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For Immediate Release, May 3, 2012

Contact: Jaclyn Lopez, (727) 490-9190,

From Sea Turtles to Panthers, Wildlife to Benefit From Launch of
Florida Center for Biological Diversity Office

ST. PETERSBURG, Fla.— The Center for Biological Diversity has opened a regional office in St. Petersburg, Fla., to expand its work to conserve wildlife in the Southeast. The Center already has a history of environmental advocacy in the Southeast; its new office will be headed by staff attorney and Florida native Jaclyn Lopez.

“I’m thrilled the Center has solidified its presence in the region by opening a local office,” said Lopez. “With thousands of miles of coastline, a multitude of rivers and streams, and millions of acres of forest, the Southeast is blessed with an incredibly rich diversity of wildlife — which unfortunately is at serious risk from rampant sprawl, pollution, logging, sea-level rise and a host of other factors.”

The Center has successfully achieved protection for a variety of species and habitats in the Southeast, from corals threatened by climate change and Florida panthers threatened by urban sprawl to unique fish and mussels threatened by dams, pollution and excessive water withdrawal. A few highlights include:

• Secured Endangered Species Act protection for elkhorn and staghorn corals in 2006. The Center’s successful petition made these the first species protected because of the threat posed by climate change. Now seven additional corals in the Caribbean and Florida are under consideration for protection, and a new report found they are extremely likely to go extinct.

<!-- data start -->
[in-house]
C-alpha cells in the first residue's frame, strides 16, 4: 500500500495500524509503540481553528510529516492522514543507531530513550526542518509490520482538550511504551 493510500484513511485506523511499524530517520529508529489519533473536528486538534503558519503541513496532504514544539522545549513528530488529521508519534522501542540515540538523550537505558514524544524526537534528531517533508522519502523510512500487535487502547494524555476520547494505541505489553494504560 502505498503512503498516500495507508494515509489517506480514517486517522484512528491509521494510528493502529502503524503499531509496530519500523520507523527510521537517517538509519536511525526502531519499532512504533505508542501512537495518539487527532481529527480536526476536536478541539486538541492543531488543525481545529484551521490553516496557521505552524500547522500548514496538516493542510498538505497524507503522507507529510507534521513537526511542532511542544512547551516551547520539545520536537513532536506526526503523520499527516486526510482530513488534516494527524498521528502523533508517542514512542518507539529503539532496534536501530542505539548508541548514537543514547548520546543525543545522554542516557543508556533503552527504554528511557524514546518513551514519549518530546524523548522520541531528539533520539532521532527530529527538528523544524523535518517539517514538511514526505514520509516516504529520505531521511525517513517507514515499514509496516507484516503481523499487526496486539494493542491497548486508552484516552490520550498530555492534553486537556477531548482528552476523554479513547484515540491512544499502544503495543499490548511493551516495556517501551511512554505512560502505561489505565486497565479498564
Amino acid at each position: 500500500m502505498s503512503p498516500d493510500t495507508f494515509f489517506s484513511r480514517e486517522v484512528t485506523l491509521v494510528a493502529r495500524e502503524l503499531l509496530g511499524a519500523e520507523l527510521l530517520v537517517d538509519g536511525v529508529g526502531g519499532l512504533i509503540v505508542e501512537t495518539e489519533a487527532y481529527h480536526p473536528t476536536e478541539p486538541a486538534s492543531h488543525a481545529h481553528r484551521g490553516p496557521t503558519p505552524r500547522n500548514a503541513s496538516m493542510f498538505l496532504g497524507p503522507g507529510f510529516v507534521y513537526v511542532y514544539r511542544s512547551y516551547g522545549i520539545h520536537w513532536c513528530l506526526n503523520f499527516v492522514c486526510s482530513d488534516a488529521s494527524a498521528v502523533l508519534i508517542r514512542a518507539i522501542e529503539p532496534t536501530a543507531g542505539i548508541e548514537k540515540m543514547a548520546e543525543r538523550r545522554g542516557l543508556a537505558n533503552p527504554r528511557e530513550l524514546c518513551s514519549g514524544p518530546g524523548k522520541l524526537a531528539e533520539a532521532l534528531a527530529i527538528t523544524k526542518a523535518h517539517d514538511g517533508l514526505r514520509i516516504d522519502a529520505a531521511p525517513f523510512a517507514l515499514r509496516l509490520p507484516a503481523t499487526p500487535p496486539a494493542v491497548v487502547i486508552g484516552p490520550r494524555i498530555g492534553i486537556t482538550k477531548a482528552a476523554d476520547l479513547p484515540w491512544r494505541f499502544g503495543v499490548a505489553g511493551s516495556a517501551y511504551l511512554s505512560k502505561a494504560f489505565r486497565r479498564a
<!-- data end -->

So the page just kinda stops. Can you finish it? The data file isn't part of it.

• Fought for greater protections for the Florida panther by petitioning in 2009 to have critical habitat designated and petitioning in 2011 for the species’ reintroduction to the Okefenokee.

• Petitioned in 2010 to have 404 Southeast species, dependent on the region’s rivers and wetlands, protected under the Endangered Species Act, resulting in an initial positive decision by the U.S. Fish and Wildlife Service that 374 of these species may warrant protection.

• Signed a landmark settlement agreement with the Fish and Wildlife Service requiring it to make protection decisions for dozens of southeastern species. This has already resulted in protection for the Miami blue butterfly, five fish, and four mussels, including the yellowcheek darter, chucky madtom, Altamaha spiny mussel and Georgia pigtoe.

• Spearheaded legal efforts to compel reform of offshore drilling safety after the Deepwater Horizon oil spill and just recently sued to compel the EPA to study the wildlife impacts of chemical dispersants to protect the Gulf of Mexico.

In the coming years, the Center will continue to expand its advocacy for endangered species in the Southeast.

“The Southeast is home to an incredible array of species, many that don’t live anywhere else on Earth,” Lopez said. “Losing these species not only impoverishes the wild places they live but indeed the rest of us who call the Southeast home.”

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